High school hazing
High school hazing
Hazing by way of definition refers to use of harassment, humiliation or abuse as away of initiating an individual into a particular gang or group. Hazing can involve either physical process which usually are violent in nature or can involve mental processes which usually are degrading in nature. The person undergoing hazing is expected to endure the ritualistic tests that he is subjected to and this is seen as a way of promoting group loyalty and bondage as it involves shared suffering with other members of the group or participants. Hazing may occur in a number of contexts including the armed forces, workplace, high schools, sororities and fraternities (Davis, 1998). Rookies let hazing to take place due to a number of reasons.
They may want to be associated and belong to the in-group and hence letting themselves to be subjected to hazing. This is due to the fact that the in-group has its own beliefs, identity, norms and values. Cognitive dissonance as explained by Leon Festinger may lead to hazing. (Monarch, 1998) Despite the fact that hazing has been prevalent mover the years, it has been difficult for researchers to study it in terms of its causative underlying mechanisms because of its secretive nature. This has contributed to poor understanding of hazing. Although the many cases of hazing are never reported, various incidents have occurred where by victims have suffered severe injuries and even death. An example is an incident that occurred in Clarkson University on 10th February 1997 where a 1st year student along with his colleagues was forced to drink a large quantity of alcohol from a bucket. The poor 17 year old student was found the following day dead after allegedly choking on his own vomit (Sweet, 1999). This is just one of the many hazing stories of which the majority is not as severe. The aim of this study was therefore to investigate hazing in United States of America High Schools. The study was carried out by Alfred University, USA in April 2000.
Out of approximately 15 million high school students in United States, a population sample of 20, 000 was selected which included both seniors and juniors. A survey instrument was prepared and mailed to the selected 20,000 students using their home addresses. On follow up it was discovered that only 5.46% did not reach their destination hence it was assumed that approximately 18,600 of the survey instruments were delivered. However the responses that were received totaled 1,541 which reflected an 8.28 % rate of response. The cover letter of the survey instrument consisted of enough information about the survey to solicit informed consent from the respondent and also deadline of the return of the instrument. The survey instrument consisted of the background of the respondents including their school grade, sex, resident state, type of school, and any membership in a group, race and location. The instrument also consisted of the respondents experience with hazing and its definition whereby they were asked to state whether for each type of a group they joined because of hazing, didn’t join because they were afraid to haze, or were forced to leave the group because of hazing. Students were asked during what age they were introduced to hazing, if ever, if they reported it, and what they felt were the most appropriate ways of preventing it. The survey finally asked the students what activities they were expected to do in order to join a group or a team in high school. Initiation behavior that was used was grouped into 4 categories and was from the previous year’s study of athletes of NCAA. The grouping included community building, endangering, abuse of substance and humiliation. Open ended questions regarding the student’s suggestions about suggestions of other preventive strategies, motive for participation, experiences and consequences, afterward feelings and activities that were required of them were asked. (High School hazing, 2008) Statistical analysis Statistical tables were used to analyze each respondent group of students. Across-tab involving gender and area of residence was employed to come up with sample weights.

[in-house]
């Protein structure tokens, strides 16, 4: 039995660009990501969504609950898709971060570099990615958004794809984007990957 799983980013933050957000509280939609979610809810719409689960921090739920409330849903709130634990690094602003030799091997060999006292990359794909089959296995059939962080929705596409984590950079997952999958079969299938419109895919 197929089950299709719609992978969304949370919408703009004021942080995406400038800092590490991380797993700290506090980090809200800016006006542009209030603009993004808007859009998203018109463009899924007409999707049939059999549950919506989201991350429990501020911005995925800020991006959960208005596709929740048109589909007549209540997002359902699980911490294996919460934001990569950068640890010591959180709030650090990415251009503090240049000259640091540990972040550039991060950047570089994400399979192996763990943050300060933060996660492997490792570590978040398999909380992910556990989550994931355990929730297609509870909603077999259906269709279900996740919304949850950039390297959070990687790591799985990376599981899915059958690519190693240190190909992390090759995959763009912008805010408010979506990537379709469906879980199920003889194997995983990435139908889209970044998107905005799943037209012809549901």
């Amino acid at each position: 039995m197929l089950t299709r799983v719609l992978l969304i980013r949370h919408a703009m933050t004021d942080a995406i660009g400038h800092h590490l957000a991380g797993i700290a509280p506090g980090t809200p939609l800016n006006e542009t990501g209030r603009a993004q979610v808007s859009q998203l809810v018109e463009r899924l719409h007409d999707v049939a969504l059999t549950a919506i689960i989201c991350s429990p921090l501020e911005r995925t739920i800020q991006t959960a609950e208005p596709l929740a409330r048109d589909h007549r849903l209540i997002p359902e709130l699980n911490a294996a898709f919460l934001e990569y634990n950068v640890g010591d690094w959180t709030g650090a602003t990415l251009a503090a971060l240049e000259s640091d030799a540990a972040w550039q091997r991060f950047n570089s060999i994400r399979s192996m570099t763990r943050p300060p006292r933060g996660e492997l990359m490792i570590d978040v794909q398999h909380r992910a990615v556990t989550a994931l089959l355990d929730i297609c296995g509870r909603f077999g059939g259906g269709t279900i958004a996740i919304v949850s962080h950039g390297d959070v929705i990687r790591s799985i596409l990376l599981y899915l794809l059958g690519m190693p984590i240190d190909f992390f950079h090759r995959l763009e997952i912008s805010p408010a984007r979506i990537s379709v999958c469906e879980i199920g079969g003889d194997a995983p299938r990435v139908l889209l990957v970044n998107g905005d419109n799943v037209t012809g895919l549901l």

The six groups of females and males by region were separately weighted by frequency of sample and divided by the population to come up with estimations of prevalence and lead to production of percentages expected for whole population based to the current limited knowledge. Cross-tabular analysis employing chi-square statistics were conducted to study significant differences among groups. Activities were used to cross demographic groups in order to identify hot spots and at risk groups.
The study found out that the students were of the view that hazing is condoned by adults. They felt that hazing was acceptable socially and they would significantly engage in the activity especially if they knew of a hazed adult. The students usually do not think hazing is a big problem. Half of the students that were involved in abuse of substance and other illegal acts as a way of being accepted into a group believed their activities as hazing. However, 98% of the students believed that dangerous hazing was not good while 86% believed that hazing that is humiliating was not good. The study also found out that student saw hazing as a way of having fun and as exciting. It was also found out that hazing begins at a young age and can progress throughout life. (Eisenber, 1986)
University/College: University of California
Type of paper: Thesis/Dissertation Chapter
Date: 7 September 2016
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